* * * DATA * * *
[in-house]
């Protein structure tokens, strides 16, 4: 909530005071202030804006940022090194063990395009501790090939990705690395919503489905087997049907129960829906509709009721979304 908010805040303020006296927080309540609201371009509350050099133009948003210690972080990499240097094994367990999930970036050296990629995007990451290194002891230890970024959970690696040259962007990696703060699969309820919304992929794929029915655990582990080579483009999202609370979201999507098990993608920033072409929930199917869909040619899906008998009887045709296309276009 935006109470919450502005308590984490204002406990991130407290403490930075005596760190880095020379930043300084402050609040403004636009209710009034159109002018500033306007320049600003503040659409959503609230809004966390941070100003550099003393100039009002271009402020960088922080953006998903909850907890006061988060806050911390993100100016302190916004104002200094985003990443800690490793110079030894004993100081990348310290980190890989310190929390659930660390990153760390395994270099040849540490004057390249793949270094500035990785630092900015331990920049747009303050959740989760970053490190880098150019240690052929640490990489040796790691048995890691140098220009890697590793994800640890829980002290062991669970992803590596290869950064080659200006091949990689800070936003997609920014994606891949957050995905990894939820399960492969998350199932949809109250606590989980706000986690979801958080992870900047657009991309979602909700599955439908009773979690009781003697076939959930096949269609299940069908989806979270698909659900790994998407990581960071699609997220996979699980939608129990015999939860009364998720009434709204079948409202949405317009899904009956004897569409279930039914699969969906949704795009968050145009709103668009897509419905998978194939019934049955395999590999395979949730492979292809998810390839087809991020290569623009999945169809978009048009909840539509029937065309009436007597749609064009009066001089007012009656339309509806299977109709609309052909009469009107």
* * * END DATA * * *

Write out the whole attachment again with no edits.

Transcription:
[in-house]
């Protein structure tokens, strides 16, 4: 909530005071202030804006940022090194063990395009501790090939990705690395919503489905087997049907129960829906509709009721979304 908010805040303020006296927080309540609201371009509350050099133009948003210690972080990499240097094994367990999930970036050296990629995007990451290194002891230890970024959970690696040259962007990696703060699969309820919304992929794929029915655990582990080579483009999202609370979201999507098990993608920033072409929930199917869909040619899906008998009887045709296309276009 935006109470919450502005308590984490204002406990991130407290403490930075005596760190880095020379930043300084402050609040403004636009209710009034159109002018500033306007320049600003503040659409959503609230809004966390941070100003550099003393100039009002271009402020960088922080953006998903909850907890006061988060806050911390993100100016302190916004104002200094985003990443800690490793110079030894004993100081990348310290980190890989310190929390659930660390990153760390395994270099040849540490004057390249793949270094500035990785630092900015331990920049747009303050959740989760970053490190880098150019240690052929640490990489040796790691048995890691140098220009890697590793994800640890829980002290062991669970992803590596290869950064080659200006091949990689800070936003997609920014994606891949957050995905990894939820399960492969998350199932949809109250606590989980706000986690979801958080992870900047657009991309979602909700599955439908009773979690009781003697076939959930096949269609299940069908989806979270698909659900790994998407990581960071699609997220996979699980939608129990015999939860009364998720009434709204079948409202949405317009899904009956004897569409279930039914699969969906949704795009968050145009709103668009897509419905998978194939019934049955395999590999395979949730492979292809998810390839087809991020290569623009999945169809978009048009909840539509029937065309009436007597749609064009009066001089007012009656339309509806299977109709609309052909009469009107």